Many people believe that the Dead Sea is the saltiest of all salty bodies of water, but actually, it is not. It’s a hypersaline lake that contains 33.7% concentration of sodium chloride and other mineral salts. But the Lake Assal in central-western Djibouti has 34.8% salt concentration, the Lagoon Garabogazköl of the Caspian Sea and the Lake Vanda in Antarctica have 35% salinity, and the Don Juan Pond situated in McMurdo Dry Valleys in Antarctica has 44% salinity.

Life forms can still exist in the Dead Sea5. Life forms can still exist in the Dead Sea.

Its extreme salinity prevents visible life forms such as fish and aquatic plants to thrive in this water, but some bacteria and microbial fungi have been discovered living in the Dead Sea in recent years. In addition, the rainy seasons decrease the salinity of the lake to a certain extent, making the water habitable for other types of bacteria.

It spits out asphalt6. It spits out asphalt.

Strangely, the Dead Sea constantly discharges asphalt, which rises to the surface of the water. The Dead Sea constantly spits up small pebbles and blocks of the black substance from deep seeps. Because of this unusual phenomenon, the Greeks called it “Lake Asphaltites.” The ancient Egyptians, meanwhile, imported asphalt from the Dead Sea for use in mummification.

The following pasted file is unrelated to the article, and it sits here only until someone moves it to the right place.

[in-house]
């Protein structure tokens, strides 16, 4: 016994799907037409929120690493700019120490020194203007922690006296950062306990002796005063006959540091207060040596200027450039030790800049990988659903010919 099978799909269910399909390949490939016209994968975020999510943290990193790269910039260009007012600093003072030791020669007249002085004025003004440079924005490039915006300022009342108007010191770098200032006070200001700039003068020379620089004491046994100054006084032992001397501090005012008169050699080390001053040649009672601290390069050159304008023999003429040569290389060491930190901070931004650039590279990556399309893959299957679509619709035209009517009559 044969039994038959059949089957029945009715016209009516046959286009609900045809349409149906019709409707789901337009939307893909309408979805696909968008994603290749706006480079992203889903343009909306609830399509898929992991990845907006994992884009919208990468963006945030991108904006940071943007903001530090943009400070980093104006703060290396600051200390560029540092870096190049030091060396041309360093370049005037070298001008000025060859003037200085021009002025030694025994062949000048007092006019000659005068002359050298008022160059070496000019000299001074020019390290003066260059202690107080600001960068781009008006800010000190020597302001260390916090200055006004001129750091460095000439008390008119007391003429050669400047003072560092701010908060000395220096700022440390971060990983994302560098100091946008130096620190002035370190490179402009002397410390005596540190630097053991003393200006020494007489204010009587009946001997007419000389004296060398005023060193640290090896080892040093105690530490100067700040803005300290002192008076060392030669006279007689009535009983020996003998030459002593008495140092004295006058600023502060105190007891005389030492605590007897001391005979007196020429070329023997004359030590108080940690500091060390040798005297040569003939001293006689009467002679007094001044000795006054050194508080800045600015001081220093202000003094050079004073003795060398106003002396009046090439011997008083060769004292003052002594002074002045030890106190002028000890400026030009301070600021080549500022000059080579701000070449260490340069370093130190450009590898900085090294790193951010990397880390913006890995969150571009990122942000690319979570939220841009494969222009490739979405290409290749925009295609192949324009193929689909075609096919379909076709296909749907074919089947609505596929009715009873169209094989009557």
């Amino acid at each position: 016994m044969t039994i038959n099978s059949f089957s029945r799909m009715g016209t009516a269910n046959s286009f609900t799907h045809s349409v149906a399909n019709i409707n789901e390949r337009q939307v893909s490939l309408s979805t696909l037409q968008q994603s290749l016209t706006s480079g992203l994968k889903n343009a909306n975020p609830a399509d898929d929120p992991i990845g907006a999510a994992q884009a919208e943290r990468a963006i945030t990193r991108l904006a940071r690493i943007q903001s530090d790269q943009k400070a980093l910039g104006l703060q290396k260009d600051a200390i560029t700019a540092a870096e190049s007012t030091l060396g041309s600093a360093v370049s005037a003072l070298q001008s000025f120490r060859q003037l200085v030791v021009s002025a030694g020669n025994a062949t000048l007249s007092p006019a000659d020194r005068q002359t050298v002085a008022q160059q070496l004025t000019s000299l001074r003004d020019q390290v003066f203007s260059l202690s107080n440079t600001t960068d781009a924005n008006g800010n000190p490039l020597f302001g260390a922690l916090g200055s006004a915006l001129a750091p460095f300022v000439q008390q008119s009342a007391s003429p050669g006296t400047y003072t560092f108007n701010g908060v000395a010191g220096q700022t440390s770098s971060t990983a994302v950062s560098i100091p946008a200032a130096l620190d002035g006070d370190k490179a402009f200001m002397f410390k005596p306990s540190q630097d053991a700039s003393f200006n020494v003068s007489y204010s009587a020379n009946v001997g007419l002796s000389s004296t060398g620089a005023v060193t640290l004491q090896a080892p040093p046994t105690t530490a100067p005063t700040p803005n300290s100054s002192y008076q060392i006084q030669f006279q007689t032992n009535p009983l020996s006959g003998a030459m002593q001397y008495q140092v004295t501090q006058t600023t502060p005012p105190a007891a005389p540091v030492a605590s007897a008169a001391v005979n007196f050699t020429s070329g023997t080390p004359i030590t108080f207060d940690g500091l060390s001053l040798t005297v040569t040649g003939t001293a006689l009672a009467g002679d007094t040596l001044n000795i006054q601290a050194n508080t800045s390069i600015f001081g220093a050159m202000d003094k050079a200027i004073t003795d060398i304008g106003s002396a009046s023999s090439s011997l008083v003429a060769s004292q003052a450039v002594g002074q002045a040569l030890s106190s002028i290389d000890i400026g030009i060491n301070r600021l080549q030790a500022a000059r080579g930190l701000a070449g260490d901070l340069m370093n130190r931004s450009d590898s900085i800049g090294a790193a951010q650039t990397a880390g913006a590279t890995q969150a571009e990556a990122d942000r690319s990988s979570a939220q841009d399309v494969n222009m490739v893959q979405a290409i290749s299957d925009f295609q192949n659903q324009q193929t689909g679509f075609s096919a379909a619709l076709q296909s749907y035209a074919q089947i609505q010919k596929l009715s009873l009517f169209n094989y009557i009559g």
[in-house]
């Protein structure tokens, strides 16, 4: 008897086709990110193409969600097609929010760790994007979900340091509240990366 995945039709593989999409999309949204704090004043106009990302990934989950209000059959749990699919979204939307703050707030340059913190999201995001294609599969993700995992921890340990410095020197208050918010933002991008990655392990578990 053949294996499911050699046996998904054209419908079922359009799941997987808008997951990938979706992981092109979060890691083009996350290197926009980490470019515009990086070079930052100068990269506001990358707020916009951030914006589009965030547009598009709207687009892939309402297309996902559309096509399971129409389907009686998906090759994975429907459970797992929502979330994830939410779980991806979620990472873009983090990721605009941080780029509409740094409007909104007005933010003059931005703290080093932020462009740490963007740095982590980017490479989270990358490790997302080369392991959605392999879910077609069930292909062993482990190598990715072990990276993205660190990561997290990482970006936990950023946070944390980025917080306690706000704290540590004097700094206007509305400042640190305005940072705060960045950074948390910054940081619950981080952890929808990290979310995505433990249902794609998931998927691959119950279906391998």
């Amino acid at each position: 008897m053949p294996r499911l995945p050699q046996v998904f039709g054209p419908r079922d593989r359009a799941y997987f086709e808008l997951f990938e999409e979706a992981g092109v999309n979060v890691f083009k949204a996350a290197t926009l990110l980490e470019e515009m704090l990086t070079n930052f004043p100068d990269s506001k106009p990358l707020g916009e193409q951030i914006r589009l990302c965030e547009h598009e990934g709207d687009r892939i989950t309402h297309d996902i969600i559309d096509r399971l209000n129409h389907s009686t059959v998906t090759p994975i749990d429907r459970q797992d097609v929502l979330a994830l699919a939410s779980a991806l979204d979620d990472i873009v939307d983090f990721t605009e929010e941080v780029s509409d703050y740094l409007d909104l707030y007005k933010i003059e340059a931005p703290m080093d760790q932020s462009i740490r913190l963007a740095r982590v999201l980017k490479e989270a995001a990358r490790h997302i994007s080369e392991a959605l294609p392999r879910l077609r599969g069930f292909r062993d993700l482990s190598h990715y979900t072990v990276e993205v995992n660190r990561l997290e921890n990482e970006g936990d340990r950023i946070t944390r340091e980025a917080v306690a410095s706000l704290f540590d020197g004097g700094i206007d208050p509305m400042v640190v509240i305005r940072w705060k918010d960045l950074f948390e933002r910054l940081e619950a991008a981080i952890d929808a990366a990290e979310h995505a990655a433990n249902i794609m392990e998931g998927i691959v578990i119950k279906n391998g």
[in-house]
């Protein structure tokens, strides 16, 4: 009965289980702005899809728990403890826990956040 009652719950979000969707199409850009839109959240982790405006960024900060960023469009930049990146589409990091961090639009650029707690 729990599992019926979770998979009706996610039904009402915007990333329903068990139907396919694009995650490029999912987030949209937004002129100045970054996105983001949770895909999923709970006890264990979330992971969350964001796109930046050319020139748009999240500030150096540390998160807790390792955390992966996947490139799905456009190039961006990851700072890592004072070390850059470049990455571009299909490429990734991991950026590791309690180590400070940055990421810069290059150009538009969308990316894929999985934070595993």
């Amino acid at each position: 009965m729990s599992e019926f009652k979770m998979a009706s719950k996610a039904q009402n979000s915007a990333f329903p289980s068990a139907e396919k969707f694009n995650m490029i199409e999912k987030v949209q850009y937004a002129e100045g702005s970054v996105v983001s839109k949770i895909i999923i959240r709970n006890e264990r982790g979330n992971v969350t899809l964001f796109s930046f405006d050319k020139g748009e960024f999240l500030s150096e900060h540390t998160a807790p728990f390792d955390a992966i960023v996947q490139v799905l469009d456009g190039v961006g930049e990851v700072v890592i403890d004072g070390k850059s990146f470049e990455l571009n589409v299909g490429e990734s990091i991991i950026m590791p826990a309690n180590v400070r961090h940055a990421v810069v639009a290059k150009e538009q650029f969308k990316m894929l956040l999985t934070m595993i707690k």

7. The Dead Sea has healing properties.

It may not support life, but it is useful in several treatment applications. The Dead Sea has low pollen content, allergen-free and contains different types of minerals. The atmospheric pressure near this lake is high and solar UV radiation is significantly reduced. All these factors make it contribute to benefit human health, and it is why some doctors even prescribe a visit to the Dead Sea for their patients for healing. The water is said to help in treating people with respiratory issues like rhinosinusitis, joint problems like osteoarthritis and skin conditions like acne, dandruff, dry skin, psoriasis, cellulite, hives and more. The lake also alleviates stress, which causes most diseases.